While podium structures have gained in popularity in North America in recent years, engineers should be aware of the limitations set on building height for these wood over podium structures within the code.
In the April 2021 SE University session, Ashley Cagle, PE, SE, from WoodWorks, presented Structural Engineering of Light Frame Wood Over Concrete Podium Structures. Ashley reviewed code provisions from IBC and ASCE 7 that allow and limit podium-type structures. She also highlighted the implications of using fire retardant-treated wood in exterior wall assemblies of Type III construction and explained important issues that must be considered when designing mid-rise wood structures. Ashley showed effective detailing practices for wood shear wall tie-down attachments to concrete podium slabs during the session as well.
Ashley walked through the various code provisions which allow for maximizing the building height of a light frame wood over concrete podium structure. First, Ashley noted that Chapter 5 in the IBC specifies the maximum building height, number of stories and building area allowed based on occupancy, construction type, and the use of sprinklers. For new residential structures, sprinklers are required and the options are either NFPA 13R sprinklers, which are a residential sprinkler which restricts the height to 60 ft and 4 stories, or NFPA13 sprinklers which allow for an increase in building height by 20 ft., an increase of one additional story, and an increase in area of up to 3 times the square footage. (Note: For projects in California, the CBC does not allow the building height/additional story to be applied concurrently with the area increase, unless additional firewalls are provided.)
IBC Chapter 3 addresses occupancy, and Ashley noted these structures tend to have a lower concrete or steel portion that lends itself well to parking or commercial/retail space, while the upper wood portion tends to be mostly residential or hotel use. IBC Chapter 6 contains prescriptions for construction type, where type I/II is non-combustible, type III requires exterior walls to be non-combustible, type IV is heavy timber, and type V is any material allowed by code. Furthermore, subcategories A and B can be applied to types I,II, III, and V construction with A denoting an extra 1-hour fire rating on most primary and secondary structural elements over the requirements of type B. The building height limits are displayed in IBC Tables 504.3 and 504.4 or as shown below from Ashley’s example in her presentation. For type III construction, fire-retardant treated wood can be used as a non-combustible material to satisfy this provision.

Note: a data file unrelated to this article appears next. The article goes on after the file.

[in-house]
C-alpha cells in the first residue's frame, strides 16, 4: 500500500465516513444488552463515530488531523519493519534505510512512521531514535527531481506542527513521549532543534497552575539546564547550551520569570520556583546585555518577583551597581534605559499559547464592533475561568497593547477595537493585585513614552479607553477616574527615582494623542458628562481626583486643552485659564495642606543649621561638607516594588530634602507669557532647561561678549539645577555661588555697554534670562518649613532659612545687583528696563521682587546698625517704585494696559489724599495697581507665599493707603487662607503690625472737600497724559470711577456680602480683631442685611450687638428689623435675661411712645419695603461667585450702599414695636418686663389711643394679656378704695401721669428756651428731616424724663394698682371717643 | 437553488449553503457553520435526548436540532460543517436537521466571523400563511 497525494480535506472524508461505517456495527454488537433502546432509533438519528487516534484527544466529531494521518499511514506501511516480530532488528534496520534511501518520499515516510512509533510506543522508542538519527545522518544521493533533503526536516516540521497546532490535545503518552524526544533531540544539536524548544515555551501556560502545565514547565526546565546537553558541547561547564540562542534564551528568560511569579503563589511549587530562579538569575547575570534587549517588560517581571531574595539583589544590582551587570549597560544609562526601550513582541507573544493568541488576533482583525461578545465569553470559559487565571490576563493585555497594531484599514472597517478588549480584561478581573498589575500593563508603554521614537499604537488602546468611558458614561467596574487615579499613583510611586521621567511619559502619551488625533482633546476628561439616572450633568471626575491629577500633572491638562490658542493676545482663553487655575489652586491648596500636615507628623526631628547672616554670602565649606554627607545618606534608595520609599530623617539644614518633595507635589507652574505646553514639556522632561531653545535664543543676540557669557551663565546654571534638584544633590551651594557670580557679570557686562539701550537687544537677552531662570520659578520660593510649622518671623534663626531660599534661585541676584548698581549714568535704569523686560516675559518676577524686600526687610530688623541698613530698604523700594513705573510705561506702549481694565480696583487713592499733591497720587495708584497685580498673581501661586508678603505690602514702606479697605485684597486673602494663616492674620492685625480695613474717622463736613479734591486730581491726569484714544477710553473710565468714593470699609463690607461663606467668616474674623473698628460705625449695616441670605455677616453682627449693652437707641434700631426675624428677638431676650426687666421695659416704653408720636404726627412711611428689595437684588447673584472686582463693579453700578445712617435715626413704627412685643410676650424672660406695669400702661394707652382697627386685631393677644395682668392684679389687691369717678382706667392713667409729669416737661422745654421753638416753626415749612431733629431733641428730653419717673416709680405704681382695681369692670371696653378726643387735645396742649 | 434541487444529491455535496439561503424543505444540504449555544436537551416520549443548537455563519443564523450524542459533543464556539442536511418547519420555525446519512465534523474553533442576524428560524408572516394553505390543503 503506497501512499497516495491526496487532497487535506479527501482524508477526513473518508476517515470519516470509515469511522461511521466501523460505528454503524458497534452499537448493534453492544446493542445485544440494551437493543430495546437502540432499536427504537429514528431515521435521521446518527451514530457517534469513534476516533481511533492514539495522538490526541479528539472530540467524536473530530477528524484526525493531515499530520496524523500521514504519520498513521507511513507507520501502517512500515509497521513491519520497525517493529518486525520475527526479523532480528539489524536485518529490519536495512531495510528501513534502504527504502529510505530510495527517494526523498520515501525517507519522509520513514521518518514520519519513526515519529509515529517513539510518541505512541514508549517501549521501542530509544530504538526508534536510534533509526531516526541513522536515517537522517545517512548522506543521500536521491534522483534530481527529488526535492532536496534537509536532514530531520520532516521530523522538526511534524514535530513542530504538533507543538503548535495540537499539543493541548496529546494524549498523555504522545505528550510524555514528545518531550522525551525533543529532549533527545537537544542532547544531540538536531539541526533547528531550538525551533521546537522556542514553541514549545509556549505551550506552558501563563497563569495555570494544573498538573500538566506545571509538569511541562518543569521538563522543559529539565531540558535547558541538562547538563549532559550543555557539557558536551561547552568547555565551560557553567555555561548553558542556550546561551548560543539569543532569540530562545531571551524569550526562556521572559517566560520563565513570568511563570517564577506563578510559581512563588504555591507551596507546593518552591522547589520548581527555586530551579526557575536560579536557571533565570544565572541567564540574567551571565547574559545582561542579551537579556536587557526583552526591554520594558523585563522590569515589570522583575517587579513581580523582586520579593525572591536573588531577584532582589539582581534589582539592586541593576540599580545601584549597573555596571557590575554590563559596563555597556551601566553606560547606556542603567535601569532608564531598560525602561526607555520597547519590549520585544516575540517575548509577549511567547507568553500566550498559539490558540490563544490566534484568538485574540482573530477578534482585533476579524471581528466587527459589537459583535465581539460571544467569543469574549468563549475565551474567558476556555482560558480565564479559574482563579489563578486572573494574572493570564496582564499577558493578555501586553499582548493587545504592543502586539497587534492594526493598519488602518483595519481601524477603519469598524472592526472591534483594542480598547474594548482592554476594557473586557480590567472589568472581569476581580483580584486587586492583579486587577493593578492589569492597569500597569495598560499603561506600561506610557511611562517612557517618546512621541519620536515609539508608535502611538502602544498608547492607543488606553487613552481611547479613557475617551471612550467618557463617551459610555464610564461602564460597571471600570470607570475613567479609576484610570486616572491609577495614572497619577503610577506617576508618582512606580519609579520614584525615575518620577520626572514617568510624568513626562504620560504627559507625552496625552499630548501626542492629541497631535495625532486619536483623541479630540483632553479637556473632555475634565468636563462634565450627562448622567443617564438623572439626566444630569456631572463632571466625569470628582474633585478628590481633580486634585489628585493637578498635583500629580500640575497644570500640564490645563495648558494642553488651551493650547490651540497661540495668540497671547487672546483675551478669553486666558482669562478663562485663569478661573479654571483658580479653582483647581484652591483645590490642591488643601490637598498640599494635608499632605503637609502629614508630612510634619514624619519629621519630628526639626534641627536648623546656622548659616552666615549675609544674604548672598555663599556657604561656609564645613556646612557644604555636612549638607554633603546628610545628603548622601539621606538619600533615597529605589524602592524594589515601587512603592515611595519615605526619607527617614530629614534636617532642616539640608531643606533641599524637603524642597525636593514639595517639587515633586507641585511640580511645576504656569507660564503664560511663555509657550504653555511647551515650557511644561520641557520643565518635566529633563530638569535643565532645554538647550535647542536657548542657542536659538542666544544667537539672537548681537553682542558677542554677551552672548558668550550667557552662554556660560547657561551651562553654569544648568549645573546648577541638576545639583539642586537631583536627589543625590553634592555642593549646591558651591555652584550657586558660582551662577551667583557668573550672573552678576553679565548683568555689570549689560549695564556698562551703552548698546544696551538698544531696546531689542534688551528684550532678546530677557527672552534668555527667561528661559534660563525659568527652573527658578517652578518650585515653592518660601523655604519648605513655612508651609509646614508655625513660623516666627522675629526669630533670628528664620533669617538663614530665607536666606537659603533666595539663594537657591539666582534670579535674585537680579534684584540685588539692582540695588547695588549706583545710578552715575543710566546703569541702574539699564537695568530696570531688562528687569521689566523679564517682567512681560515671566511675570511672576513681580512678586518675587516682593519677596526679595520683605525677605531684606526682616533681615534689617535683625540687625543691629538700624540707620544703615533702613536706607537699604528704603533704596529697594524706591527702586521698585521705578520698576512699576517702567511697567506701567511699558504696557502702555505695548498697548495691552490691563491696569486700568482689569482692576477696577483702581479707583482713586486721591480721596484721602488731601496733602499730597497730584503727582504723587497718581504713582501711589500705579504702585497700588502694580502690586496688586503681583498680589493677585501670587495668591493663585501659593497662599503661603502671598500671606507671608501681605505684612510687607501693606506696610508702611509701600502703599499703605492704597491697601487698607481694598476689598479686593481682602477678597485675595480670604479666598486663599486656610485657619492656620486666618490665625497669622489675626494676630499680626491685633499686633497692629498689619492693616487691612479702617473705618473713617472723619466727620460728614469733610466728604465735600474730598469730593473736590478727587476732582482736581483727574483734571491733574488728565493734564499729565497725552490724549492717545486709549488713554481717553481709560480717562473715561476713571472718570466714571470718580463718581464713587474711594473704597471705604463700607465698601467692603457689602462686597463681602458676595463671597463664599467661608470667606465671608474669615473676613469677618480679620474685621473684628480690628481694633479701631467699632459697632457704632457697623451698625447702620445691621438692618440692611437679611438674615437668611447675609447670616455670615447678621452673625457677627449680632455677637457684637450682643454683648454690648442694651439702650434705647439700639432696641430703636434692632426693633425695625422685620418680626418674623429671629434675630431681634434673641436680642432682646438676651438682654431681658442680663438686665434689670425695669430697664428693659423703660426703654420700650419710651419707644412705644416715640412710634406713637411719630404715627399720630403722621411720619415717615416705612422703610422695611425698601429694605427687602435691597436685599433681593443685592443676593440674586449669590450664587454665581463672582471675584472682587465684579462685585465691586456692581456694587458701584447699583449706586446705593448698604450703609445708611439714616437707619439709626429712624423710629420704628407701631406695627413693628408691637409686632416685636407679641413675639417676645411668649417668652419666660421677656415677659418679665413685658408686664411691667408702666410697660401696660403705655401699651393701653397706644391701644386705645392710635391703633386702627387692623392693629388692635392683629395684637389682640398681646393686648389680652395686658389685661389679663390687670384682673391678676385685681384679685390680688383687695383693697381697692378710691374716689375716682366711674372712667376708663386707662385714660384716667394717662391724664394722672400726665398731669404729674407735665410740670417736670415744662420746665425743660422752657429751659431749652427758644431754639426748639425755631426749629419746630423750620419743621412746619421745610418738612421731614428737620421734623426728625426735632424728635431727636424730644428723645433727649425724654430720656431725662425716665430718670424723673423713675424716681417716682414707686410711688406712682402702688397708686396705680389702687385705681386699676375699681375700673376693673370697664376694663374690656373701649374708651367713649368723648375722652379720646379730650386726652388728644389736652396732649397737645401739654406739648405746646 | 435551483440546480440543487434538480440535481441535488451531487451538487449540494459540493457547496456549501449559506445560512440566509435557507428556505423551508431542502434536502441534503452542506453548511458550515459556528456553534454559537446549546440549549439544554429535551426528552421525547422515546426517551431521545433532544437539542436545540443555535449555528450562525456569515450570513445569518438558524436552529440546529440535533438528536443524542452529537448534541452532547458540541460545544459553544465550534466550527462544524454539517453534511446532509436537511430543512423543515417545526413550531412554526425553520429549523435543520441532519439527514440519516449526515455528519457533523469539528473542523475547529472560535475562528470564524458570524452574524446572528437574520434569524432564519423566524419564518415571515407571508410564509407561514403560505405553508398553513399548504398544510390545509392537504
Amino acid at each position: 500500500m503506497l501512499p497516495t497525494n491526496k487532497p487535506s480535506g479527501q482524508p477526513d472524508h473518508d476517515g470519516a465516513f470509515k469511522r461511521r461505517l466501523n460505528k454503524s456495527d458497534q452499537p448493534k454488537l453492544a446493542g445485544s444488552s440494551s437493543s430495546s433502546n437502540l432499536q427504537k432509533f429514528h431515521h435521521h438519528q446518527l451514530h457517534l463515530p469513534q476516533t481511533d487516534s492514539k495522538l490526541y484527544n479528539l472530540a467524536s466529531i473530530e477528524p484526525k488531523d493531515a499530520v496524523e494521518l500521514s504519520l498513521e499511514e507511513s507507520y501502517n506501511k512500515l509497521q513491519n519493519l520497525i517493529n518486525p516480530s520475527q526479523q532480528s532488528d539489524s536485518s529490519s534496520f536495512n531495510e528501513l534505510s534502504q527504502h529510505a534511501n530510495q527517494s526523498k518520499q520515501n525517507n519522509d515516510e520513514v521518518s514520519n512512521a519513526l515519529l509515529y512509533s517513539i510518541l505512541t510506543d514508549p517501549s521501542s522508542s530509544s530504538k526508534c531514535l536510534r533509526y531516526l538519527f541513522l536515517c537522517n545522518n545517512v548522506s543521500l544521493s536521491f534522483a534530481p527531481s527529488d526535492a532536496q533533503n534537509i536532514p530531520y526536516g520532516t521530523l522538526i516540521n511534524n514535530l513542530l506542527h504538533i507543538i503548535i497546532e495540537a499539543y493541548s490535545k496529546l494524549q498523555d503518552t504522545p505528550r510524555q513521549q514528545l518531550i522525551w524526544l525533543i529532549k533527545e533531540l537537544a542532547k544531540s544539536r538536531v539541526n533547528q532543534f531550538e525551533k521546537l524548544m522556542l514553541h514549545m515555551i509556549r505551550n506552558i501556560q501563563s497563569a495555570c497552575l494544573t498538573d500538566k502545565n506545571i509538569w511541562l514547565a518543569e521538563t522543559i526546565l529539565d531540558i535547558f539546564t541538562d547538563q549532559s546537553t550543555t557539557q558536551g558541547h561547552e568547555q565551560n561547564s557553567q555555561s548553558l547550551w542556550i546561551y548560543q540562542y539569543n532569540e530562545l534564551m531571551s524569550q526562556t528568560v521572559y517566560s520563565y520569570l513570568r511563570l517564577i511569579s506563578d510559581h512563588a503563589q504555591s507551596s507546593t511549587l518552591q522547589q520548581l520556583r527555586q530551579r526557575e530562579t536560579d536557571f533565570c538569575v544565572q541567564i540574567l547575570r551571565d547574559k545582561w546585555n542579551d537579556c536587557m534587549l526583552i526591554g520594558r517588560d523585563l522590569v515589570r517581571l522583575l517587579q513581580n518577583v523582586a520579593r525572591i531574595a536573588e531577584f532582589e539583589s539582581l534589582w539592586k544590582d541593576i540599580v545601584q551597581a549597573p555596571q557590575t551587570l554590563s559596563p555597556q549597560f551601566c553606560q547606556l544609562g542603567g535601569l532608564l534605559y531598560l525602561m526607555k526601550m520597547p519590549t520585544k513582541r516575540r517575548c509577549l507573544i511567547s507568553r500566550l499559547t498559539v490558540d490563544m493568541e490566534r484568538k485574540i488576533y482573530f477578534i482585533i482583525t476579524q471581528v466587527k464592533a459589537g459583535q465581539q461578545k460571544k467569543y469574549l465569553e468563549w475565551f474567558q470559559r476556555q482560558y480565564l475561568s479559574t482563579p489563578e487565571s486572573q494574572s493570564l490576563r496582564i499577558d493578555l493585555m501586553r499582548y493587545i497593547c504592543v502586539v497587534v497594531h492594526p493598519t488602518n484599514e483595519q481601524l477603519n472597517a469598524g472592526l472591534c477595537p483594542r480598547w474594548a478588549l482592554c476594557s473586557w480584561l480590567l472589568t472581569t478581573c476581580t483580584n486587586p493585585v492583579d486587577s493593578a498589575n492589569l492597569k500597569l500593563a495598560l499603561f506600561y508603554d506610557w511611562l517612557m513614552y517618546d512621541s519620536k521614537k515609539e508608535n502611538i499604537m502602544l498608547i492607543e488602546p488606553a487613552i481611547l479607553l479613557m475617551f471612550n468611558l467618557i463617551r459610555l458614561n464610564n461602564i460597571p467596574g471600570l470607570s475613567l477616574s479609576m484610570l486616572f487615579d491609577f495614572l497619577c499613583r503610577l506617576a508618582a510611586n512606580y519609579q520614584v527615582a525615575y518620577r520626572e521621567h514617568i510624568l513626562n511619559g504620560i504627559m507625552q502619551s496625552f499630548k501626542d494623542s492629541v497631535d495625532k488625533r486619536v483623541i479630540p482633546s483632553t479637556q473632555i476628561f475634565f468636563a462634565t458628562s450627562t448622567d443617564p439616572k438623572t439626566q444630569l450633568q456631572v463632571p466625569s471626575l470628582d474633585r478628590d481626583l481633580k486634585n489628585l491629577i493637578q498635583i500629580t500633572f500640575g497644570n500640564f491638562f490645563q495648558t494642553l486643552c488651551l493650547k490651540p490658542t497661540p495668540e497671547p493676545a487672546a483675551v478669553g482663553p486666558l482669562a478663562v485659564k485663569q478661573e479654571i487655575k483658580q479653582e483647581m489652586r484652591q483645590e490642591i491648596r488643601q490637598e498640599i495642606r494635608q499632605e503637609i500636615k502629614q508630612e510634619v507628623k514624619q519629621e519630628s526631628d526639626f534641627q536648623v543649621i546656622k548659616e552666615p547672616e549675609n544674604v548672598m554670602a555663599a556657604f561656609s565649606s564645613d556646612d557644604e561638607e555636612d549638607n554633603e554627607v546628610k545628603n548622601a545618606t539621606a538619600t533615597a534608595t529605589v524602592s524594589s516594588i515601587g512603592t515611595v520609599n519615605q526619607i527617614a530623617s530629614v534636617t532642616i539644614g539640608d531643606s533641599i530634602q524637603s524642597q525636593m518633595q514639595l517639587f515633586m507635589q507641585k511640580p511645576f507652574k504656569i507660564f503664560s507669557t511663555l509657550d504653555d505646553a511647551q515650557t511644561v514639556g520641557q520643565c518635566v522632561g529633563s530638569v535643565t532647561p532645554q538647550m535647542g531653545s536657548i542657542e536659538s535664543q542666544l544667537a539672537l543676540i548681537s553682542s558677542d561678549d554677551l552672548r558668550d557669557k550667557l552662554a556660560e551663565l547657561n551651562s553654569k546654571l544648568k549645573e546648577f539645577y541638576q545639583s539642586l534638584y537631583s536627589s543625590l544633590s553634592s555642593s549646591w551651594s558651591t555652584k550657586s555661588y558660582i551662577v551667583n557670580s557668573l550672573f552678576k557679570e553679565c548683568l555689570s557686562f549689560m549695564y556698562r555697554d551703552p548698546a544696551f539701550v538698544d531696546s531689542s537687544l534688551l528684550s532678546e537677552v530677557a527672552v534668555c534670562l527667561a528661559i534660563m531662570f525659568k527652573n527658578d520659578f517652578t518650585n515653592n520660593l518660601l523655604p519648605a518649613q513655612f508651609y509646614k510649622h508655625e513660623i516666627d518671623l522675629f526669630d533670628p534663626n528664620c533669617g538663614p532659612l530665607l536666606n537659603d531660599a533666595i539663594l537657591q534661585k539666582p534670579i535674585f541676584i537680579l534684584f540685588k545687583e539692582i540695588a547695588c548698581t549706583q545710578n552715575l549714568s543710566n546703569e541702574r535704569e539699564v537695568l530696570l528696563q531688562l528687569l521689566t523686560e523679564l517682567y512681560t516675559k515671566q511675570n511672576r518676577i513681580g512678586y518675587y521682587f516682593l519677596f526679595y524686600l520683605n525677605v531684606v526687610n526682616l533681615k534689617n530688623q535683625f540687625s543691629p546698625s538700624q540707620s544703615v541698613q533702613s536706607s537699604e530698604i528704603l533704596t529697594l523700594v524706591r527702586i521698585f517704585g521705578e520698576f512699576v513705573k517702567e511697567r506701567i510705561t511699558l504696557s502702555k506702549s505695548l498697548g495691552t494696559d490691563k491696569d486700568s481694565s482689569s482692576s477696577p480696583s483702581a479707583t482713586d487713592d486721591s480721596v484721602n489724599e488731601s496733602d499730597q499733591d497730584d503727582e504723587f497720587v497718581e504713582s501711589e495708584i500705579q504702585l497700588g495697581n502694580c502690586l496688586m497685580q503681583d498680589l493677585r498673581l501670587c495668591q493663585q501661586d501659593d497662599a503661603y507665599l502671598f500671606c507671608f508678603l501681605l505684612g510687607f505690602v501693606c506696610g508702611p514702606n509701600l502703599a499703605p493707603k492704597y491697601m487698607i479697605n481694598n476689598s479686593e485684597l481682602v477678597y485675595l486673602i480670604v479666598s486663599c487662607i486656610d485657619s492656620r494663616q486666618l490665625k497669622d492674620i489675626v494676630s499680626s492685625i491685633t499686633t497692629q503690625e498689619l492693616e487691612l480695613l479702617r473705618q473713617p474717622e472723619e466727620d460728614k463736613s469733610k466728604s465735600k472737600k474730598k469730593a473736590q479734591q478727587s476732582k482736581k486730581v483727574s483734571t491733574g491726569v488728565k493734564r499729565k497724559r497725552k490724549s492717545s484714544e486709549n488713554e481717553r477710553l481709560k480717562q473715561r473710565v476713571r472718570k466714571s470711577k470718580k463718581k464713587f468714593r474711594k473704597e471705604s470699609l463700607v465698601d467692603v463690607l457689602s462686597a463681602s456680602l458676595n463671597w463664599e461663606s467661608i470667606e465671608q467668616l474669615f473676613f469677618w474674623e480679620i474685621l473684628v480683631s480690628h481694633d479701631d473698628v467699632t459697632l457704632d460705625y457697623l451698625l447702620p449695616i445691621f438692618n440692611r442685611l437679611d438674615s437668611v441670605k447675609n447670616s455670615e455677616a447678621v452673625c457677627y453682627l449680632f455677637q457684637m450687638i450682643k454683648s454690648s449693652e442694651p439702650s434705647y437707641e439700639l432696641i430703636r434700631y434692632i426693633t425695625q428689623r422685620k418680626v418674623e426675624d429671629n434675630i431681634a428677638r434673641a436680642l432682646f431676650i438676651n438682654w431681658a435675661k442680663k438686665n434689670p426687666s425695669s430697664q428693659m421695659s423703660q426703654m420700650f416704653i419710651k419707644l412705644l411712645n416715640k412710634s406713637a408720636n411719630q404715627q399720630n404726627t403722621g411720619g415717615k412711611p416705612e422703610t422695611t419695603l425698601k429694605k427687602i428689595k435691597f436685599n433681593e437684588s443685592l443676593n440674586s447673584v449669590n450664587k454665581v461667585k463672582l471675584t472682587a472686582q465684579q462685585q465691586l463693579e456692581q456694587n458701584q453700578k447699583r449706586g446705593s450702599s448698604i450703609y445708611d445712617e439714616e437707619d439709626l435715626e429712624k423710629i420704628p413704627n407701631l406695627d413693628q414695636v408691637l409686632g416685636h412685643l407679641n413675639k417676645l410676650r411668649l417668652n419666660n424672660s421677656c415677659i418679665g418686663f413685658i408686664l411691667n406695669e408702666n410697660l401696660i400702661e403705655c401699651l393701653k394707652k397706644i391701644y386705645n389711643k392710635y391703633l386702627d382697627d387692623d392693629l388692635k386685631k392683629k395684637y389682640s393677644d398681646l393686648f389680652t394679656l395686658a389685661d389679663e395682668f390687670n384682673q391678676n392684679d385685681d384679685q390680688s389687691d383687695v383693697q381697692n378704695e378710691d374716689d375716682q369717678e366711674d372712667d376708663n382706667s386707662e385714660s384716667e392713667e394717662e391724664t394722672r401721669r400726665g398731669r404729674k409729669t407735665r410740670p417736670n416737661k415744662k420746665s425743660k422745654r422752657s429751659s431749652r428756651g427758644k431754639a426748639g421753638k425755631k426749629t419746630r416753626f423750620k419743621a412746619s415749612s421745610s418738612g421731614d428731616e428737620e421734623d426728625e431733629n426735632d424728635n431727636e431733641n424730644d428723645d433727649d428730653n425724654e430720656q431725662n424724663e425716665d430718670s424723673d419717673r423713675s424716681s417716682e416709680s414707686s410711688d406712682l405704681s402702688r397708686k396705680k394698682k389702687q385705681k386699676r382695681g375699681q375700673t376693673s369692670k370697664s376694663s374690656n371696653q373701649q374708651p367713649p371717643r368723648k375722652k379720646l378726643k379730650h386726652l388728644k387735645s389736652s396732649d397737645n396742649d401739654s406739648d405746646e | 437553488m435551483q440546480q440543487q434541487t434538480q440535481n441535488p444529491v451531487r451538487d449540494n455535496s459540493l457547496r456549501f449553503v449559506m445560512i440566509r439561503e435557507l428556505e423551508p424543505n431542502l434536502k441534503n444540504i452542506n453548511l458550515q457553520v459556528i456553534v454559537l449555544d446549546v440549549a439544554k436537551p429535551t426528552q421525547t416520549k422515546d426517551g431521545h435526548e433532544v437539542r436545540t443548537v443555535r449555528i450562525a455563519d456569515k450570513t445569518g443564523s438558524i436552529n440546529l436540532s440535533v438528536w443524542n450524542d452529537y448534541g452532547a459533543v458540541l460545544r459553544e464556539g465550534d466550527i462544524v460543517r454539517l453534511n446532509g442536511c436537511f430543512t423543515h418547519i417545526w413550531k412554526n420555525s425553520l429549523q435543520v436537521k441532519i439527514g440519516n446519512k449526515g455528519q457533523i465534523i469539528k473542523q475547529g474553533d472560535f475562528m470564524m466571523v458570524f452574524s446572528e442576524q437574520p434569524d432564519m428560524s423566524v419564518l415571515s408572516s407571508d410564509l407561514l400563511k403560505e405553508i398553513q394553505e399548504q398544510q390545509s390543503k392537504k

At the end of IBC Chapter 5, Section 510.2 lists a number of provisions for mixed occupancy and this section allows that “A building shall be considered as separate and distinct buildings” if there is a 3-hour fire-rated horizontal separation, it is construction Type IA below the separation and group A occupancy above the separation, and a 2-hour fire rating exists for any vertical shaft penetrating through the horizontal separation. Thus, Ashley provided the following graphic showing the building height possibilities with a light-frame wood over concrete podium structure.
As you can see, using an upper building type IIIA construction, over a Type IA lower structure, one can achieve a 5 story upper structure with 85 feet of total building height measured from grade when a 3-hour fire-rated horizontal separation is provided between the two separate and distinct structures. These two structures can then be analyzed according to the two-stage lateral analysis detailed in ASCE 7 Section 12.
Wood over podium structures have gained in popularity in recent years, and Ashley offered additional resources for engineers who find themselves with questions on these mixed-use or mid-rise wood buildings which can be found free of charge at WoodWorks.org. One resource that Ashley specifically mentioned is a published design example for a Five-Story Wood-Frame Structure over Podium Slab. When designing these structures, it is important to have an understanding of the building height requirements, and know how construction types and occupancy can impact the allowable building height.